Video: R.I. governor on state layoffs

updated 9/4/2009 3:08:54 PM ET 2009-09-04T19:08:54

Gov. Don Carcieri warned Thursday he will lay off 1,000 state workers after a judge blocked him from shutting down government to save money, but he signaled a willingness to cut a deal with state employee unions that could save jobs.

The governor threatened layoffs shortly after Supreme Court Justice Maureen McKenna Goldberg stopped him from forcing about 80 percent of the roughly 13,500-member state work force to stay home without pay Friday. Carcieri cannot order a shutdown until the full court has a chance to consider the case.

Friday's closure was supposed to be the first of a dozen shutdown days before July designed to partially close a $68 million shortfall in a state budget hammered by surging unemployment and dwindling tax revenue.

Carcieri earlier described the ruling as "the straw that broke the camel's back" and ruinous for the state's finances, but he softened his tone after meeting with his legal team at the Statehouse.

'Running out of time'
"That's my preference, to negotiate this and come to an agreement..." Carcieri said. "But we're running out of time."

Under his plan, the layoffs would target those employees hired most recently, a decision meant to minimize delays caused by union rules allowing senior employees who are laid off to take the jobs of less-experienced workers.

Carcieri did not say which government agencies would be targeted, and his spokeswoman did not return a call seeking comment.

Laying off so many people could take weeks or even months, especially if some of those workers would have to be replaced because their jobs are critical to the state, union leaders said. They were uncertain Thursday whether Carcieri was bluffing or making a genuine threat.

"I think calmer heads need to prevail," said Philip Keefe, president of the Rhode Island Alliance of Social Service Employees, Local 580. "He needs to go back to the negotiating table and stop with the threats. I don't think they're productive."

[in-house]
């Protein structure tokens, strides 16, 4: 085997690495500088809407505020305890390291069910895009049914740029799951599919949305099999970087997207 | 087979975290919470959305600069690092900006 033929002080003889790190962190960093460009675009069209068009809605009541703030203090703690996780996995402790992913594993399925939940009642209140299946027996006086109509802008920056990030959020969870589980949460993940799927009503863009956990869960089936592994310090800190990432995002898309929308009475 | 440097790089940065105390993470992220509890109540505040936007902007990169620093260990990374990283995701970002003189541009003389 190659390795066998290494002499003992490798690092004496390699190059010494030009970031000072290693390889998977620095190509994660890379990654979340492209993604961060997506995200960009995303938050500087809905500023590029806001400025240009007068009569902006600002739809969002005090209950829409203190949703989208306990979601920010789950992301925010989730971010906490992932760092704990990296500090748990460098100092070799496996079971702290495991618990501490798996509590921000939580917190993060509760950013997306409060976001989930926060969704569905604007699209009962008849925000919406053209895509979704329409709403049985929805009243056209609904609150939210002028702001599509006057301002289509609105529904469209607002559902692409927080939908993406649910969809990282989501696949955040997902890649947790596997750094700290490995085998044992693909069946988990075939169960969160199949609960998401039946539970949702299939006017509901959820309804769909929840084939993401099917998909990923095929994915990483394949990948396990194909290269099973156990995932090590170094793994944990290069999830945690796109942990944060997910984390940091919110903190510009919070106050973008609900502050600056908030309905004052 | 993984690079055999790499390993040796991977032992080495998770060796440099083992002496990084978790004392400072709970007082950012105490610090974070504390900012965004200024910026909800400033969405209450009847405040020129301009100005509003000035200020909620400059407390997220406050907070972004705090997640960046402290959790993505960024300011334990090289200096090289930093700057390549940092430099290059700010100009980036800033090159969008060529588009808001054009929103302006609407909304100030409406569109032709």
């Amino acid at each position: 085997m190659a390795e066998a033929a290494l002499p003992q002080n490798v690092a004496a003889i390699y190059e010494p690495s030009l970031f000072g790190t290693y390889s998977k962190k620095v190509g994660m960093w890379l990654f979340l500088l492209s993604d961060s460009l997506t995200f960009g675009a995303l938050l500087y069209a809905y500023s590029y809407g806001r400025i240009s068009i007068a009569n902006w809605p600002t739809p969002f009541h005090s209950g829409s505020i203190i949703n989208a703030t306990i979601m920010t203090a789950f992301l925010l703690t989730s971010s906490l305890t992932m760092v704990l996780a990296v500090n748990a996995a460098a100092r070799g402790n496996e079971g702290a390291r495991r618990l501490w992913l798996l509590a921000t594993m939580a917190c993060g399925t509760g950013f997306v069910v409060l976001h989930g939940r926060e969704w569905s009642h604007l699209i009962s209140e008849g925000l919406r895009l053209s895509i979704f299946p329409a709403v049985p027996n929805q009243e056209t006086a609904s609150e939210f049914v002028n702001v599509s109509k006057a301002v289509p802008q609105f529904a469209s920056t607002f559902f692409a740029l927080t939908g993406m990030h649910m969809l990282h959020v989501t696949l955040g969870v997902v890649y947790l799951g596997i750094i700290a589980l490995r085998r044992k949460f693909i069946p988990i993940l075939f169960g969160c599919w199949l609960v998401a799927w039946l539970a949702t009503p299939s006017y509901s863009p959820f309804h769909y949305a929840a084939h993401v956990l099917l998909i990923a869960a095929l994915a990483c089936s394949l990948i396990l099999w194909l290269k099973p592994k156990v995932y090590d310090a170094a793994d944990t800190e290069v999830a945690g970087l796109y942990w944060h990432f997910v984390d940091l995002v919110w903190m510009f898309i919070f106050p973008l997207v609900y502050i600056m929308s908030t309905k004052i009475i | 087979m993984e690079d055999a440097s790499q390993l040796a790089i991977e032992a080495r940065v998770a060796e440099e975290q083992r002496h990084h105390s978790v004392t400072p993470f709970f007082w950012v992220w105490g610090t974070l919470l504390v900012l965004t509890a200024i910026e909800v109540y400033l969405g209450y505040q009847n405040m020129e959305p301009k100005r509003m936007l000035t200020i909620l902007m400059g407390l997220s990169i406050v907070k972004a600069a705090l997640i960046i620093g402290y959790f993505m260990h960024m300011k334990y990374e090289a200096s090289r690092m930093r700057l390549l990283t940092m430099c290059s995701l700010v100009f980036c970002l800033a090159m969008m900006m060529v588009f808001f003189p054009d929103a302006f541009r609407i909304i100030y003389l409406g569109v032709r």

"The way to settle this is through negotiation and not threats and intimidation," Keefe said.

Carcieri's warning rattled state workers in a state with a 12.7 percent unemployment rate.

Previous threats
"I am totally willing to take 12 furlough days in order to avoid people being laid off," said Cristina Dichiera, a program director for the Rhode Island State Council for the Arts, who hoped both sides could reach a compromise.

Hired in 2004, Dichiera said getting laid off "would be so bad, I don't even want to think about it."

Carcieri has previously used the threat of layoffs as a bargaining chip.

In late 2007, Carcieri said he would eliminate roughly 1,000 state jobs to help close a budget deficit. His administration eventually cut the jobs of more than 200 workers and contract employees, then forced many more workers into early retirement by reducing their health benefits unless they left their state jobs.

Carcieri promised not to lay off more workers once unions agreed to a pay freeze and to contribute more toward the cost of their health insurance.

The high court has scheduled a private meeting with lawyers for both sides on Sept. 11.

In 1991, the state's top court allowed then-Gov. Bruce Sundlun to proceed with a shutdown of state government to save money during a financial crisis. Workers lost two days of pay before Sundlun struck a cost-cutting deal with the unions.

Copyright 2009 The Associated Press. All rights reserved. This material may not be published, broadcast, rewritten or redistributed.

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